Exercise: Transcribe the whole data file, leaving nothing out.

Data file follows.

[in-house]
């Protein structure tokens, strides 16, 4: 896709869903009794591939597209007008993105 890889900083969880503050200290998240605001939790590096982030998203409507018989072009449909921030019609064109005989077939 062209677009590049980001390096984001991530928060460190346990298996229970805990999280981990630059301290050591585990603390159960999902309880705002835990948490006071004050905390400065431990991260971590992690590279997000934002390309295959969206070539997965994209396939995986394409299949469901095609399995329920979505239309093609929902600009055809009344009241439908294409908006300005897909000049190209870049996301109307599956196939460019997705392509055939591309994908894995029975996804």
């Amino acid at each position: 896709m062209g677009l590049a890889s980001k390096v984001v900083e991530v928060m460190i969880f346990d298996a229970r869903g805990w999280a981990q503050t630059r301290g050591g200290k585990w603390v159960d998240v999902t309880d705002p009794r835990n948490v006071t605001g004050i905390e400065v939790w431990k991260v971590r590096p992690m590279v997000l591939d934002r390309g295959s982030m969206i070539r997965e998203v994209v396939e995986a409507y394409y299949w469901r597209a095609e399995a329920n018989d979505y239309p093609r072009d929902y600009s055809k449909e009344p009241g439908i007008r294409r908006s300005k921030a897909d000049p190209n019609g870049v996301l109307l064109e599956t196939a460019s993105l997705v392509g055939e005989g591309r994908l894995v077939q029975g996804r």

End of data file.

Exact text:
[in-house]
């Protein structure tokens, strides 16, 4: 896709869903009794591939597209007008993105 890889900083969880503050200290998240605001939790590096982030998203409507018989072009449909921030019609064109005989077939 062209677009590049980001390096984001991530928060460190346990298996229970805990999280981990630059301290050591585990603390159960999902309880705002835990948490006071004050905390400065431990991260971590992690590279997000934002390309295959969206070539997965994209396939995986394409299949469901095609399995329920979505239309093609929902600009055809009344009241439908294409908006300005897909000049190209870049996301109307599956196939460019997705392509055939591309994908894995029975996804």
């Amino acid at each position: 896709m062209g677009l590049a890889s980001k390096v984001v900083e991530v928060m460190i969880f346990d298996a229970r869903g805990w999280a981990q503050t630059r301290g050591g200290k585990w603390v159960d998240v999902t309880d705002p009794r835990n948490v006071t605001g004050i905390e400065v939790w431990k991260v971590r590096p992690m590279v997000l591939d934002r390309g295959s982030m969206i070539r997965e998203v994209v396939e995986a409507y394409y299949w469901r597209a095609e399995a329920n018989d979505y239309p093609r072009d929902y600009s055809k449909e009344p009241g439908i007008r294409r908006s300005k921030a897909d000049p190209n019609g870049v996301l109307l064109e599956t196939a460019s993105l997705v392509g055939e005989g591309r994908l894995v077939q029975g996804r």